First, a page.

Must Love Dogs

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The ViewAuckland Review

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Review byMatthew Turner14/09/2005

Three out of Five stars
Running time: 98 mins

Watchable, grown-up romantic comedy with likeable performances and some witty lines.

The Background
The majority of romantic comedies seem to be about people who are either in their mid-20s (e.g. A Lot Like Love) or, at most, their early 30s (e.g. Hitch), so it’s refreshing to see a film where the two main characters are a) divorced and b) over 40. Or rather, it’s nice to see a film like that which isn’t directed by Woody Allen. At any rate, Must Love Dogs is more successful as a romance than as a comedy, but it’s very watchable, largely thanks to the performances of its talented cast.

The Story
The film stars Diane Lane as Sarah, a schoolteacher who hasn’t quite gotten over her divorce. She’s reached the stage where her friends and family are constantly recommending people they think she ought to go out with, to the point where her two sisters (Elizabeth Perkins and Ali Hillis) set up an internet dating profile for her and send her off on a series of amusingly awful dates - the film’s title comes from one of her profile’s requirements.

On one such date she meets Jake (John Cusack), a boat-builder, also recovering from a divorce and also shoved into the internet dating world by his best friend (and, er, lawyer), Charlie (Ben Shenkman). However, just as everything seems to be going well with Jake, things develop between Sarah and the ‘hot dad’ (Dermot Mulroney) of one of her pre-school students.

The Good
Diane Lane makes an extremely appealing lead and there’s good chemistry between her and Cusack, perhaps because of their shared history at the edges of the Brat Pack in the 1980s. Cusack is a lot more mopey than usual (a running gag involves him endlessly watching Doctor Zhivago) but he’s also the funniest thing in the film, particularly when excitedly describing Sarah to his best friend. There’s also good comic support from Christopher Plummer (as Sarah’s poetry-quoting dad), Stockard Channing (as Sarah’s dad’s girlfriend) and Mulroney, who puts his standard too-good-to-be-true nice guy act to good use.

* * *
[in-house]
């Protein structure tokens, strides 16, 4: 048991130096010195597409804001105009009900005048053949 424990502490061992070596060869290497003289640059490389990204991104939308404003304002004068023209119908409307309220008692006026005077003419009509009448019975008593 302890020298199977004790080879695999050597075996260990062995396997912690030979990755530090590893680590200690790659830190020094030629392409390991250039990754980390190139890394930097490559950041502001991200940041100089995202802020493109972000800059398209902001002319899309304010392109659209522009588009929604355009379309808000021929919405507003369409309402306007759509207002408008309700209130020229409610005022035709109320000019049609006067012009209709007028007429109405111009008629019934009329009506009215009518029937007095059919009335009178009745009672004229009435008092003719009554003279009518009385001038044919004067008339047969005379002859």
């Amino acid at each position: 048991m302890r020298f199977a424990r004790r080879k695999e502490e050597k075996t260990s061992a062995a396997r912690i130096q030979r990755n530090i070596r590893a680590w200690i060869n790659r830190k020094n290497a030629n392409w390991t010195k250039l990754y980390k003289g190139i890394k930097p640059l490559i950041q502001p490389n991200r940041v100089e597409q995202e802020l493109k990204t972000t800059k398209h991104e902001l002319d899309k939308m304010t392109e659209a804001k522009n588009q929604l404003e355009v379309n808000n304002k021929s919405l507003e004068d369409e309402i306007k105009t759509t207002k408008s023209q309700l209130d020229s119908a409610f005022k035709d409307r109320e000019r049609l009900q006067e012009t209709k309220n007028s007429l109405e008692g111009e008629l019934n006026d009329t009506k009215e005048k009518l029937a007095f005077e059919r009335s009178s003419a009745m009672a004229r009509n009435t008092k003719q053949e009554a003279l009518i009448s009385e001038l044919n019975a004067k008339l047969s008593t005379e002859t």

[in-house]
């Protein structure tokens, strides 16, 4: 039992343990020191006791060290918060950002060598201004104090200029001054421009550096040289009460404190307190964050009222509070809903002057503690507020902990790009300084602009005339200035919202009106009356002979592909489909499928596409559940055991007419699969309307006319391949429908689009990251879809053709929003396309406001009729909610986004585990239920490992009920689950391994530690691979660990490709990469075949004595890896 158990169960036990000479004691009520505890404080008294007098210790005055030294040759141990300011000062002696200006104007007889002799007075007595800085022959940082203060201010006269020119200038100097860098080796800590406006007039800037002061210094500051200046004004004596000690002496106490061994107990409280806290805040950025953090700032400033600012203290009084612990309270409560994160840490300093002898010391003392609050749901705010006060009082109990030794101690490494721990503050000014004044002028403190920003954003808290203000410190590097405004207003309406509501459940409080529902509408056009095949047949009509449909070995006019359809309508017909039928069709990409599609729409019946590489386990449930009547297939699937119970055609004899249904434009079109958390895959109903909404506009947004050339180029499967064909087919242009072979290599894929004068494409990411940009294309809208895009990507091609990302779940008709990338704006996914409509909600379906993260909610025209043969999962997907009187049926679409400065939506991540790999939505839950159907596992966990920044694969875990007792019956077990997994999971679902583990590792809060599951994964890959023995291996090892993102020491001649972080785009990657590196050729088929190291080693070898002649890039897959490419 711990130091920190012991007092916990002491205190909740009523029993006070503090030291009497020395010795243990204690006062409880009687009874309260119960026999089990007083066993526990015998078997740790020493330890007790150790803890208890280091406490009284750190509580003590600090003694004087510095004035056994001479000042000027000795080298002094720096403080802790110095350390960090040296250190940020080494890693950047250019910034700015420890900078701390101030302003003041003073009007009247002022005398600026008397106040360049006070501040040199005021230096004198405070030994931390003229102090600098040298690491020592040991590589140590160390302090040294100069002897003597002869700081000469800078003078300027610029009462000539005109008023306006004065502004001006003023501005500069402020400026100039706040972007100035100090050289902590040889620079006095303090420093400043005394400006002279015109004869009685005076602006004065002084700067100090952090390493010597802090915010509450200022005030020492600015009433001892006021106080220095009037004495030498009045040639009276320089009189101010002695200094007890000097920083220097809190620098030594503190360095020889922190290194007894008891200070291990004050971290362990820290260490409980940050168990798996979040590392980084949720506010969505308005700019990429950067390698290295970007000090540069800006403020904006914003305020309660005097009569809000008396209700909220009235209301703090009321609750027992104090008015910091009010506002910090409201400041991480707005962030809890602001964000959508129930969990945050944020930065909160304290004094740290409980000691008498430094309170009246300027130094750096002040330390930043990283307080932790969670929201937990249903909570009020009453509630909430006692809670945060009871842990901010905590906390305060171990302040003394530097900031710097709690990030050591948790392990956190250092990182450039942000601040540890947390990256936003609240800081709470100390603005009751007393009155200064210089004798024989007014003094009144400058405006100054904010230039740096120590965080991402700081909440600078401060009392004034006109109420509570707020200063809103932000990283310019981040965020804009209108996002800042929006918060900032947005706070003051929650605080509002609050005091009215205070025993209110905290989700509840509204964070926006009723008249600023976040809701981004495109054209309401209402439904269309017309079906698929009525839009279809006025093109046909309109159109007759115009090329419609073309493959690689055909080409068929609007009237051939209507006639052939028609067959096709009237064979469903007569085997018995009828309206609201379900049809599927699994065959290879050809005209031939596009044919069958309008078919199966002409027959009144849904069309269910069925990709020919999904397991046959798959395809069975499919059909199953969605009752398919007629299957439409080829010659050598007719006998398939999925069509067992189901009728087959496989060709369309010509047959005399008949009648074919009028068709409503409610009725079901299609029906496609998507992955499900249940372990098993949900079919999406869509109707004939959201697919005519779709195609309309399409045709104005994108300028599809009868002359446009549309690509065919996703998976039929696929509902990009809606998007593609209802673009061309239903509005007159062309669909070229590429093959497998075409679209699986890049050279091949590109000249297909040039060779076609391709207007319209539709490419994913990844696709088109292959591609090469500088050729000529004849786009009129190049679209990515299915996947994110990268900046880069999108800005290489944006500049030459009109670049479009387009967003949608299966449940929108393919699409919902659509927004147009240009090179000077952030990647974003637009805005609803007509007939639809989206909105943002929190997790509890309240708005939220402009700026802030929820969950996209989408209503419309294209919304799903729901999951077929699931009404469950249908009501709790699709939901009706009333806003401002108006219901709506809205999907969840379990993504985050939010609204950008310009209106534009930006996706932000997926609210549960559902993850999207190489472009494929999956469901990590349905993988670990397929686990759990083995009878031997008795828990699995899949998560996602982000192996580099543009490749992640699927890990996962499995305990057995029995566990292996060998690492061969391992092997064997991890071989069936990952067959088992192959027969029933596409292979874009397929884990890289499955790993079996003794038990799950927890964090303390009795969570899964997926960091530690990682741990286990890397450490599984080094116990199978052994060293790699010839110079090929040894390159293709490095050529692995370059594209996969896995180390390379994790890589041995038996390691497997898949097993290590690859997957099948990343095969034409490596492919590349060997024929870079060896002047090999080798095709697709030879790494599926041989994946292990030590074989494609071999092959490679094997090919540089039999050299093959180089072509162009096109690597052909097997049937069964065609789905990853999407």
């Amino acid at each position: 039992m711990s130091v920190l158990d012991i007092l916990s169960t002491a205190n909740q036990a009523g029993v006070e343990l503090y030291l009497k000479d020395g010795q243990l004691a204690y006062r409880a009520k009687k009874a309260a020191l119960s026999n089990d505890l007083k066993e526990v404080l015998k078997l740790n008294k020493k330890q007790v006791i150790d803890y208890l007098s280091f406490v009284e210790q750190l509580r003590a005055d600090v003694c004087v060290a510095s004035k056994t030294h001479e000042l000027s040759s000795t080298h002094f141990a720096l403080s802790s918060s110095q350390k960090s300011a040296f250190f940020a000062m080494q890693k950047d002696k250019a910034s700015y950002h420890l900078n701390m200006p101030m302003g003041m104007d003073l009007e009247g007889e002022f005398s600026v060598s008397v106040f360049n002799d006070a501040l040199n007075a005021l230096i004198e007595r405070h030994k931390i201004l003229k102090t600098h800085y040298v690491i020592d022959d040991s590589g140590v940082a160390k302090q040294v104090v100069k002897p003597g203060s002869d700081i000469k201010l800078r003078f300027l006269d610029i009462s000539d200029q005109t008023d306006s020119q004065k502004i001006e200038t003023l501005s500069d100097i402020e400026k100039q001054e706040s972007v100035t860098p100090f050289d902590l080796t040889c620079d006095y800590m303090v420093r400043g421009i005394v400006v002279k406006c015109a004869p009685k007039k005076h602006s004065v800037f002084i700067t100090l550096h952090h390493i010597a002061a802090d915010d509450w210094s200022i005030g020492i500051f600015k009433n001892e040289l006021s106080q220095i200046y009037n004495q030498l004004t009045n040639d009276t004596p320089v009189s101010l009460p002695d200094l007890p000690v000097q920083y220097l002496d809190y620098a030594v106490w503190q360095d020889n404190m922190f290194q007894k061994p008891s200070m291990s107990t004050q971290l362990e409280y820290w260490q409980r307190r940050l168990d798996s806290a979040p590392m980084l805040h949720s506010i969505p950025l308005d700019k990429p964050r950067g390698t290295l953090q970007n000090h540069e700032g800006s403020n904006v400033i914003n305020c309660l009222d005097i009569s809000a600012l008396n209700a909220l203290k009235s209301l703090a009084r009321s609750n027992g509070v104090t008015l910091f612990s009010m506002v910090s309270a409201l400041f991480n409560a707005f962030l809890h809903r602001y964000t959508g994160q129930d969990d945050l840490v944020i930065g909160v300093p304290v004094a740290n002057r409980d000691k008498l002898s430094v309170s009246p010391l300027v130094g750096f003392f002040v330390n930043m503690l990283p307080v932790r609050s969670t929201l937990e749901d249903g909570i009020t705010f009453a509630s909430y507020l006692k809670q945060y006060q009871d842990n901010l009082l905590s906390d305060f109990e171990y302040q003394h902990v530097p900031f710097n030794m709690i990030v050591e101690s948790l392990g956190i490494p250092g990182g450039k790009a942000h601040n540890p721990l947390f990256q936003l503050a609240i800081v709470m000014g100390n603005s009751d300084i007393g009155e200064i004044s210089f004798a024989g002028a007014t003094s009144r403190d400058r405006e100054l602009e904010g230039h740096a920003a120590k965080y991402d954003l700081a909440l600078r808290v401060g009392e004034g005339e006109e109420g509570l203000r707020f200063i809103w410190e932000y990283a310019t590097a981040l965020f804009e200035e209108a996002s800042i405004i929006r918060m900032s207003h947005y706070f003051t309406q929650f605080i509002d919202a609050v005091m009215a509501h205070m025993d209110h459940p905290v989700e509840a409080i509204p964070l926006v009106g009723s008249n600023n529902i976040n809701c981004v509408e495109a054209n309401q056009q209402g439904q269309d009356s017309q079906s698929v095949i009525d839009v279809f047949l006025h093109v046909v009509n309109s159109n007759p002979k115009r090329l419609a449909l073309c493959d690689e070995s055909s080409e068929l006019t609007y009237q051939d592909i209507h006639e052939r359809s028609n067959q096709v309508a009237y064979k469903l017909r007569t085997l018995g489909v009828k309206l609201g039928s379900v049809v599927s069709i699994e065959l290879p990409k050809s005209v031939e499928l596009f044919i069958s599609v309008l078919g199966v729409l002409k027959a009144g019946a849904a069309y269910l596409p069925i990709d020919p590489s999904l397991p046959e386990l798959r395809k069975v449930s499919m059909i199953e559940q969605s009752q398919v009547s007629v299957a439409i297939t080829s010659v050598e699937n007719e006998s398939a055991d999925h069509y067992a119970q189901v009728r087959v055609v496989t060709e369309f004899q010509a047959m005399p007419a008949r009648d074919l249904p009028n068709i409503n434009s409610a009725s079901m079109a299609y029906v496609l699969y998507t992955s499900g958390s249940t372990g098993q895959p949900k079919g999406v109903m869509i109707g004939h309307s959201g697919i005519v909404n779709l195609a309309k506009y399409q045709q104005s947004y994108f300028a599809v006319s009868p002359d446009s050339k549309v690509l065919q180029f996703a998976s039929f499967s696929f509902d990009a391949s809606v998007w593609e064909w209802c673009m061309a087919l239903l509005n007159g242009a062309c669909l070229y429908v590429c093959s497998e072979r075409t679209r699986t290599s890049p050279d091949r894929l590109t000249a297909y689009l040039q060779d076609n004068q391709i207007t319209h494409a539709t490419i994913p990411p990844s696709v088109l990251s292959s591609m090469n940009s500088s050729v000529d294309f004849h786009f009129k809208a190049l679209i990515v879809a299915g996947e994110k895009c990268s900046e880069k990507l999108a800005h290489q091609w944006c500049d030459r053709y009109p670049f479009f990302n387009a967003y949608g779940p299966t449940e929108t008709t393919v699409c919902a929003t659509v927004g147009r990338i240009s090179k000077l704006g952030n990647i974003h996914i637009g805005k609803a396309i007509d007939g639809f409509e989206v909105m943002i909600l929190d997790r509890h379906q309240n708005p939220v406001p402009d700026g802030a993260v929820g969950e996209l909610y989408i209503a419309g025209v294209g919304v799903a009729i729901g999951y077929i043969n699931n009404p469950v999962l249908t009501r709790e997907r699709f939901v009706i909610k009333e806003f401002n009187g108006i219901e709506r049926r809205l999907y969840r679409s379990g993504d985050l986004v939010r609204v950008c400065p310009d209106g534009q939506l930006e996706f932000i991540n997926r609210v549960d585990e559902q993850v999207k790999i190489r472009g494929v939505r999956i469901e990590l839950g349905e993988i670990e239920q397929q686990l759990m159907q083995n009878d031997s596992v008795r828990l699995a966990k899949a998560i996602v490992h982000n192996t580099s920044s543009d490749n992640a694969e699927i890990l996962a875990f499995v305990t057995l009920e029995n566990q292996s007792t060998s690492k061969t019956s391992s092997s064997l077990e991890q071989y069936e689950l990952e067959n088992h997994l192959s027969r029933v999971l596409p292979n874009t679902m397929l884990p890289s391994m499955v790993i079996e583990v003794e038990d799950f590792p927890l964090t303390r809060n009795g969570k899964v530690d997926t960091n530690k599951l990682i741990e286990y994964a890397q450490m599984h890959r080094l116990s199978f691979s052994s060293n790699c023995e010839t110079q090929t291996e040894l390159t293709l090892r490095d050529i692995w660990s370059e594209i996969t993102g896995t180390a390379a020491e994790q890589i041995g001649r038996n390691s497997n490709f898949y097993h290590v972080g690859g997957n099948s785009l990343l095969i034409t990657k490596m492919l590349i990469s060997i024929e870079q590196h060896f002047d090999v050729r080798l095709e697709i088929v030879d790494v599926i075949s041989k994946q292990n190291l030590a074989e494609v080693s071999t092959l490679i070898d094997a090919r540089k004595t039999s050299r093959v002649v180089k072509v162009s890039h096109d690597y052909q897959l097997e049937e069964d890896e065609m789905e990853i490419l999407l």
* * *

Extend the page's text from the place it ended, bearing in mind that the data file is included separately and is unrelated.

The Bad
One of the worst things about recent romantic comedies is ‘The Bill Pullman Problem’ – namely, when the female lead has a choice between two seemingly nice guys, one of them has to be let down gently and believably. (Usually, it’s the one played by Bill Pullman, as in Sleepless in Seattle). Must Love Dogs gets around this problem more nimbly than most films, but you still feel a little bit cheated.

There are other problems, too, such as an over-reliance on coincidence (even for a romantic comedy) and niggling questions such as exactly where Jake’s money is coming from if he’s never sold a boat. Similarly, the main comic set-piece -a condom hunt- isn’t funny (it didn’t work for Alfie on EastEnders and it doesn’t work here either) and the romantic climax is poorly directed and doesn’t quite hit the right note. That said, there are several witty lines and the relationships between the likeable characters are both believable and engaging.

The Conclusion
In short, Must Love Dogs definitely has its moments and deserves praise for presenting a more grown-up couple than we’re used to seeing in Hollywood romcoms. Worth seeing.

Film Trailer

Must Love Dogs
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Content updated: 26/01/2020 11:29

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